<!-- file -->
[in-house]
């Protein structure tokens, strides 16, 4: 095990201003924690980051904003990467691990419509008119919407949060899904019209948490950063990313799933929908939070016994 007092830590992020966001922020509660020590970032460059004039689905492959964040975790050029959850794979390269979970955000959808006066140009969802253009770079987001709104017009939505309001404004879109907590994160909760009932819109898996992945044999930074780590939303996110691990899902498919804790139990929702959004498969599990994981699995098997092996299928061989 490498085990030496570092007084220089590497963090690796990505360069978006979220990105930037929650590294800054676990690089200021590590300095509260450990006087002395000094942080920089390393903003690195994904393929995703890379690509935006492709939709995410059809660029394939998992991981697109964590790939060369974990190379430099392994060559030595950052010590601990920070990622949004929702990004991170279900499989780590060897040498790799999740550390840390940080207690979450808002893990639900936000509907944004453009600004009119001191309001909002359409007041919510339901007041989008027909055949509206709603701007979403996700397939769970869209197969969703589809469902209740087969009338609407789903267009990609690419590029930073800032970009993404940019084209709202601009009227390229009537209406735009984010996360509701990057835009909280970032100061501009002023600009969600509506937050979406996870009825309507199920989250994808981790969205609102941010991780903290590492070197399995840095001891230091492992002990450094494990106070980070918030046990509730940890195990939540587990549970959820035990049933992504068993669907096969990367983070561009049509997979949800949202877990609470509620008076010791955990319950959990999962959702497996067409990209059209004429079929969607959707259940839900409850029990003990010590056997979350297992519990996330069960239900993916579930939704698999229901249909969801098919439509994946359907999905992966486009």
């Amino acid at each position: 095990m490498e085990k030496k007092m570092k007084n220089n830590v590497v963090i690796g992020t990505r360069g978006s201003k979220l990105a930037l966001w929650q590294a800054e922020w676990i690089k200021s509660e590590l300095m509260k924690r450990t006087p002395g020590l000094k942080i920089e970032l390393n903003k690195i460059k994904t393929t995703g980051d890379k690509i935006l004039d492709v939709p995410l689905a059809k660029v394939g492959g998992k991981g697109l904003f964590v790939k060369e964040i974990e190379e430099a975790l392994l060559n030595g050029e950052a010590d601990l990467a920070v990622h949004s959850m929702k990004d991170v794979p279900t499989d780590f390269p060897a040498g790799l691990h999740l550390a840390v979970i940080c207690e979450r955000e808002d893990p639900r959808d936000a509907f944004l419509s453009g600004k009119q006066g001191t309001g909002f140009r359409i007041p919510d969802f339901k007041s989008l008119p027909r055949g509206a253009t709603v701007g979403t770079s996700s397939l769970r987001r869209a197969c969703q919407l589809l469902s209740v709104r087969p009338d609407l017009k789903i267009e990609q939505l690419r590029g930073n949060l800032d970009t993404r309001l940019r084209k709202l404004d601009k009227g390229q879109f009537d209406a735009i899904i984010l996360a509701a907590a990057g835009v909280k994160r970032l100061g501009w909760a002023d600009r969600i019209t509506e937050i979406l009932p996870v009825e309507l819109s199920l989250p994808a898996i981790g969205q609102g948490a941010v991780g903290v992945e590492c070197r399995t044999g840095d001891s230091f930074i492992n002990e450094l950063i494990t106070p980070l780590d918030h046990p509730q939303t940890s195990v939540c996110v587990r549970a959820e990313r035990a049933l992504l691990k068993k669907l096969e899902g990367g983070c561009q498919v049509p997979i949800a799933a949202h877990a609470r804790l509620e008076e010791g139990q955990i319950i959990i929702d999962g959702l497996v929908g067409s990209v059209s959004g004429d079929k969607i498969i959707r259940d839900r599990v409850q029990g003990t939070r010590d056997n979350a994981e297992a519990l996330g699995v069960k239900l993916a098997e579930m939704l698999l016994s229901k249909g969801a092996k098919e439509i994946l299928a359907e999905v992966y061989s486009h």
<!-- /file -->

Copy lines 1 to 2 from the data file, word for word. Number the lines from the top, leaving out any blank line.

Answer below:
[in-house]
């Protein structure tokens, strides 16, 4: 095990201003924690980051904003990467691990419509008119919407949060899904019209948490950063990313799933929908939070016994 007092830590992020966001922020509660020590970032460059004039689905492959964040975790050029959850794979390269979970955000959808006066140009969802253009770079987001709104017009939505309001404004879109907590994160909760009932819109898996992945044999930074780590939303996110691990899902498919804790139990929702959004498969599990994981699995098997092996299928061989 490498085990030496570092007084220089590497963090690796990505360069978006979220990105930037929650590294800054676990690089200021590590300095509260450990006087002395000094942080920089390393903003690195994904393929995703890379690509935006492709939709995410059809660029394939998992991981697109964590790939060369974990190379430099392994060559030595950052010590601990920070990622949004929702990004991170279900499989780590060897040498790799999740550390840390940080207690979450808002893990639900936000509907944004453009600004009119001191309001909002359409007041919510339901007041989008027909055949509206709603701007979403996700397939769970869209197969969703589809469902209740087969009338609407789903267009990609690419590029930073800032970009993404940019084209709202601009009227390229009537209406735009984010996360509701990057835009909280970032100061501009002023600009969600509506937050979406996870009825309507199920989250994808981790969205609102941010991780903290590492070197399995840095001891230091492992002990450094494990106070980070918030046990509730940890195990939540587990549970959820035990049933992504068993669907096969990367983070561009049509997979949800949202877990609470509620008076010791955990319950959990999962959702497996067409990209059209004429079929969607959707259940839900409850029990003990010590056997979350297992519990996330069960239900993916579930939704698999229901249909969801098919439509994946359907999905992966486009």